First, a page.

On his birthday, Nick Bluetooth recieves some kind of map that takes him and his best friend, Allegra Zane, to a ship (which is shaped like an egg). A robot named Jens on the ship thinks they two teens have comes to save the Outer Dimension from an evil overlord. With the help of a power known as "glitching", which helps him to change his arms and legs into things he finds along his travels, Nick plans to find the pieces of the Key to Galidor to rescue the Outer Dimension. Written by
Completely filmed digitally, reducing the time required in compositing the computer-generated imagery. Shot in 16x9/1.85:1, though only previews were released thus. See more »
Allegra doesn't take her backpack or camera into the Outer Dimension in the pilot, but she has them afterward. On the other hand, she and Nick are both wearing hoodies when they do but they never wear them again, not even on the frozen planet. See more »
In an age where the kids of America are provided with a healthy dose of all things Poke-this, Digi-that, Meda-whatzits, and the phenomenon that is the Power Rangers, Galidor: Defenders of the Outer Dimension strives to make its mark on the map. While it may not have the clout of its long-running predecessors, Galidor has since gained a solid fan base. Yes, this is one steam engine that shows no signs of slowing down.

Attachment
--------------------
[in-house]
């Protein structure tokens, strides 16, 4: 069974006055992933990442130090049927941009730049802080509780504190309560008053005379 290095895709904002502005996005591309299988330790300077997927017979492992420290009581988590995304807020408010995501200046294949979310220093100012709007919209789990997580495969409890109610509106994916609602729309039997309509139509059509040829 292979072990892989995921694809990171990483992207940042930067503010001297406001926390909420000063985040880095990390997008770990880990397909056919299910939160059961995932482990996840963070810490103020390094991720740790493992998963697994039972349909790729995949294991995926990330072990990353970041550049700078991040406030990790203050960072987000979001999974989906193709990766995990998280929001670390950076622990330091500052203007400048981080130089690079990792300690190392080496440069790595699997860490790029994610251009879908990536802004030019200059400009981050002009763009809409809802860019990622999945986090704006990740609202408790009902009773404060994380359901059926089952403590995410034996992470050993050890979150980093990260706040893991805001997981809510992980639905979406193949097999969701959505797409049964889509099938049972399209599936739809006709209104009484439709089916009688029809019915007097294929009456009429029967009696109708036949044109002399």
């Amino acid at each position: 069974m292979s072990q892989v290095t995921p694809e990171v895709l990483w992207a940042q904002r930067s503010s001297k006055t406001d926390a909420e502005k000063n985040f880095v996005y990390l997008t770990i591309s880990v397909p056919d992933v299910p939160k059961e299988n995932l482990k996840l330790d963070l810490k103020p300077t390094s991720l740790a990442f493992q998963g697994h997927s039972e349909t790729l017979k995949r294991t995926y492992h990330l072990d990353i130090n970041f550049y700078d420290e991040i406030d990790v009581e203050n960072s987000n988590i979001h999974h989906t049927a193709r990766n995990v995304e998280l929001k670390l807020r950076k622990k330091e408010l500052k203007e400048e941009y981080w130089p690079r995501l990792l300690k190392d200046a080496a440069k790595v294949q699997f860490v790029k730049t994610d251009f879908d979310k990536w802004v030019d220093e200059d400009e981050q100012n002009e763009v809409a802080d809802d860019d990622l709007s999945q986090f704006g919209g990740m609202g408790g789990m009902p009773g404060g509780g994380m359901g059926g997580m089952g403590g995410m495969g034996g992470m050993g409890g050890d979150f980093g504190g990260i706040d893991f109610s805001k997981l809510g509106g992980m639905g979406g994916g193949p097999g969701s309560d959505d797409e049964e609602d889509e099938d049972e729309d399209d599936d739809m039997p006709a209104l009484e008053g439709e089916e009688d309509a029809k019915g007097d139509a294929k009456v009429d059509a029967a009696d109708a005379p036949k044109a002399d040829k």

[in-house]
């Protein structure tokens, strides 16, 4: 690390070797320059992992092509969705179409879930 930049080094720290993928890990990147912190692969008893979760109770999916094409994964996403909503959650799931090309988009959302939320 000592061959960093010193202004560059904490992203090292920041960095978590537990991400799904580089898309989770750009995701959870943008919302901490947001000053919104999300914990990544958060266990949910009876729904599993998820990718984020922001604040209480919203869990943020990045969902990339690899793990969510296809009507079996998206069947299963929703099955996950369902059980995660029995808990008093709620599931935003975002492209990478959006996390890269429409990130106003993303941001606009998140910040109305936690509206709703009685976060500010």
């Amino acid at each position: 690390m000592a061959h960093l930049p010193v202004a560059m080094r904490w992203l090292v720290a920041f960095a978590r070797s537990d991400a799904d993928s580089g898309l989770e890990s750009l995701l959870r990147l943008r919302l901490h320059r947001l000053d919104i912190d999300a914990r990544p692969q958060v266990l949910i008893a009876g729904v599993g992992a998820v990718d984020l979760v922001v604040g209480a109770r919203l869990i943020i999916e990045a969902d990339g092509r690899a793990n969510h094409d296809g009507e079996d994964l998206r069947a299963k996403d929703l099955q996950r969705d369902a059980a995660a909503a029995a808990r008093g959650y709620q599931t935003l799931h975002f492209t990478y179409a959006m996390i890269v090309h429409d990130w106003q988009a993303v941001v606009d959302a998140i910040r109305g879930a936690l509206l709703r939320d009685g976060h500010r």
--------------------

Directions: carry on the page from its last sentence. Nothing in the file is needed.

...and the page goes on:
The formula is quite simple, actually. You take one unlikely hero, mix him up with a few allies, pour in a nasty villain or two, spice it up with dazzling special effects, and you get the delectable confection which you see on Fox Kids every Saturday morning. You know how they say the casting and storyline is crucial to any film or TV series? Galidor has got it nailed perfectly.
Matthew Ewald is surprisingly believable in his role as Nick Bluetooth, the hero sent from Earth to liberate Galidor from the clutches of the evil Gorm. The villain is well aware of Nick's arrival, however, and uses any means necessary to thwart our hero's quest. Nick is not alone in his fight. He is reluctantly joined by best friend Allegra Zane, played remarkably well by Mary-Marguerite Sabongui. They are soon joined by Jens, a plant lifeform-turned-robot; Euripides, the amphibious court advisor; and Nepol, the dimunitive but stalwart warrior.
Each of them possess skills that will aid in their quest to free Galidor. Nick has the power to glinch--or transmutate and mimic--the abilities of any given object or creature. Allegra uses her martial arts prowess, Jens provides his scientific genius. Euripides wields a staff of levitation. And Nepol can move at high speeds and has freezing capabilities. Their means of travel throughout Galidor is a transdimensional pod, or as it is affectionately called, the Egg.
Galidor will appeal to fans of all ages with its unique style of action, adventure and humor that pokes fun at pop culture. For example, when Nick meets a female member of Jens' species, he introduces Allegra as Mary Kate. This gets him an elbow in the ribs from Allegra, so he says that all her friends call her Ashley. As in the Olsen Twins, get it? It's cheesy humor, but it works.
If you're craving for adventure and good, wholesome sci-fi fun, Galidor: Defenders of the Outer Dimension will satisfy your appetite. No Glinching Required.
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